Hospitality is undeniably one of the hardest hit sectors during the Covid-19 Pandemic. With three government mandated lockdowns in the last 2 years, thousands of establishments have closed their doors for good. According to a report issued by consultants CGA and AlixPartners, almost 10,000 licensed premises closed permanently in 2020. It is estimated that 640,000 jobs were lost across the sector, despite government support.
As well as the closures, further challenges included social distancing measures, outdoor only openings, curfews, tier systems, mandated mask wearing, the ‘pingdemic’ and the rule of 6. Particularly affected were small establishments that couldn’t viably open due to the restrictions in place, as a result of limited space or no outdoor provision.
It’s no surprise that bars and restaurants have become a noticeable trend in the insolvency statistics and we have definitely noticed an uptake in hospitality related instructions. The key issues we have noted in the sector are as follows:
Inability to trade due to lockdown
Loss of staff
Supplier issues and rising prices
Repayment of bounce back loans and CBILs
Rent and/or mortgage arrears
Covid-19 compliance costs
No online or delivery option
Winding up petitions
We have been aware of many companies seeking advice as early as summer 2020, but the continued government support has resulted in decisions being deferred. However, since winding up petitions for debts above £10,000 came back into operation on 1st October 2021 and furlough finally ended, decisions are now being made for such businesses.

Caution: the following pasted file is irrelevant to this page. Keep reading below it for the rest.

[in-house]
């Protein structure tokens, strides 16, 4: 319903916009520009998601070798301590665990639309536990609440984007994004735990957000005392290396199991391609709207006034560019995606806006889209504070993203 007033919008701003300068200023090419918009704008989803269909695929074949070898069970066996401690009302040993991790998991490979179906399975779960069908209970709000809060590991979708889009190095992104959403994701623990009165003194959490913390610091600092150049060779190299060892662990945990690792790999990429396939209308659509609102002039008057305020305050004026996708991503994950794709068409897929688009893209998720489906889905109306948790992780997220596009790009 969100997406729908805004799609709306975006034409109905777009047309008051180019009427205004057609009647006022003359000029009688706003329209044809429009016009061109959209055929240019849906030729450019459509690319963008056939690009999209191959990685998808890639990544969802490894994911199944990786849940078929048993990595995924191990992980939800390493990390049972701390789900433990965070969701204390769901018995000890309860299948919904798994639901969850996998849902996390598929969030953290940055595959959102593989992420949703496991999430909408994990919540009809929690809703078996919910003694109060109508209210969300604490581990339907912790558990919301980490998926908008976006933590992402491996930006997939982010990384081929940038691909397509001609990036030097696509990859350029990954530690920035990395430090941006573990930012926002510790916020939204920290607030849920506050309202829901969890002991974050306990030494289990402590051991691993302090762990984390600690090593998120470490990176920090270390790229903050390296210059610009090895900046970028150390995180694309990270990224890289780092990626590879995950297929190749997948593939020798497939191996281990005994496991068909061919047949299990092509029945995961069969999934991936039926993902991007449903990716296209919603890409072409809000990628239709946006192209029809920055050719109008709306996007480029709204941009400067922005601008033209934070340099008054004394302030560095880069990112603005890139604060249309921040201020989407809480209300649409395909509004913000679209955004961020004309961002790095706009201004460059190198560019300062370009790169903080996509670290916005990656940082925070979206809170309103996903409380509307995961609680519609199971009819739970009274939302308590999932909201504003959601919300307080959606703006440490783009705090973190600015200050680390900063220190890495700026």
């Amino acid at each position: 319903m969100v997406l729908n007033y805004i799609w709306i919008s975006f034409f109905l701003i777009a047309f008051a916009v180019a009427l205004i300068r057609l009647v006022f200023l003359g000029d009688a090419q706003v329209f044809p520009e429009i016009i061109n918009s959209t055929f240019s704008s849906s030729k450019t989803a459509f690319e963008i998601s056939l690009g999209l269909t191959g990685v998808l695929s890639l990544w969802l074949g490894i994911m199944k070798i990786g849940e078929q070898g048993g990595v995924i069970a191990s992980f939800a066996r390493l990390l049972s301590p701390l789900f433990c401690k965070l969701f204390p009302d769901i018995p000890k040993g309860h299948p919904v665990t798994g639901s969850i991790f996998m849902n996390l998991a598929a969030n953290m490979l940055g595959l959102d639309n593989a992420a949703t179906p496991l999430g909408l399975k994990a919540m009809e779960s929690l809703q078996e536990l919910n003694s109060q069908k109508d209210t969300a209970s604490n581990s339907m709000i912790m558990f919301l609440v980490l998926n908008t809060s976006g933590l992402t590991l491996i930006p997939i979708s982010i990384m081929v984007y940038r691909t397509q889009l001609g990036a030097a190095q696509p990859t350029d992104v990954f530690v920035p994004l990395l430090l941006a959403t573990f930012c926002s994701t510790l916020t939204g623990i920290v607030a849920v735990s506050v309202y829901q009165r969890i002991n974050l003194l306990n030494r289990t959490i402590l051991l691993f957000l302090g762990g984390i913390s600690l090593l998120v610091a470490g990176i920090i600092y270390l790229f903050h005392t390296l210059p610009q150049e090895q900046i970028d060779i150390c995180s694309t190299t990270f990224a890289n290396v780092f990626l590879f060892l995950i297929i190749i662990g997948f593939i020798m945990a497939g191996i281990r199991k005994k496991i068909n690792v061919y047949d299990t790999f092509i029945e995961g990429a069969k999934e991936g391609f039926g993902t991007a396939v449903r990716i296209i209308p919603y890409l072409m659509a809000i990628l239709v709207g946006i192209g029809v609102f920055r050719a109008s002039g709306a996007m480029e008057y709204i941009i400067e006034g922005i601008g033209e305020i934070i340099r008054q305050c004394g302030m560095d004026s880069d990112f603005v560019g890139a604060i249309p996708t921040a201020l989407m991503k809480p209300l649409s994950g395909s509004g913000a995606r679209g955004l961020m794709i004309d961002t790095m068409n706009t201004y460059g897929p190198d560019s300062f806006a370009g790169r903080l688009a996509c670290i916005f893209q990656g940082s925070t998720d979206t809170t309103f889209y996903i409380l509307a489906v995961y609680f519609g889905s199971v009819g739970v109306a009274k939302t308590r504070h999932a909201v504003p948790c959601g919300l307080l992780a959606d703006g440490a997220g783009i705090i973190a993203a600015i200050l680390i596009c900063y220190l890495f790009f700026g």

The assets that a bar or restaurant can own are included but not limited to; commercial catering equipment, furniture and decor, vehicles, wet and dry stock, trademarks and branding, websites and social media accounts, customer databases and goodwill. There is also potentially a leasehold interest (which can often be a liability rather than an asset) and occasionally a freehold interest, although this is rare due to the rising costs of property.
So how can we help? A valuation is a key part of early advice. It can clarify your position and aid with the decision-making process. It is also a way of identifying surplus assets or elements of the business that can be sold off to raise capital. In an insolvency situation, any sale of a business or assets is going to be subject to scrutiny, and a valuation report will demonstrate to creditors and any proposed insolvency practitioners that Market Value has been achieved.
If we can be of assistance to you or any of your clients, please do not hesitate to get in touch on 01425 200366 or firstname.lastname@example.org.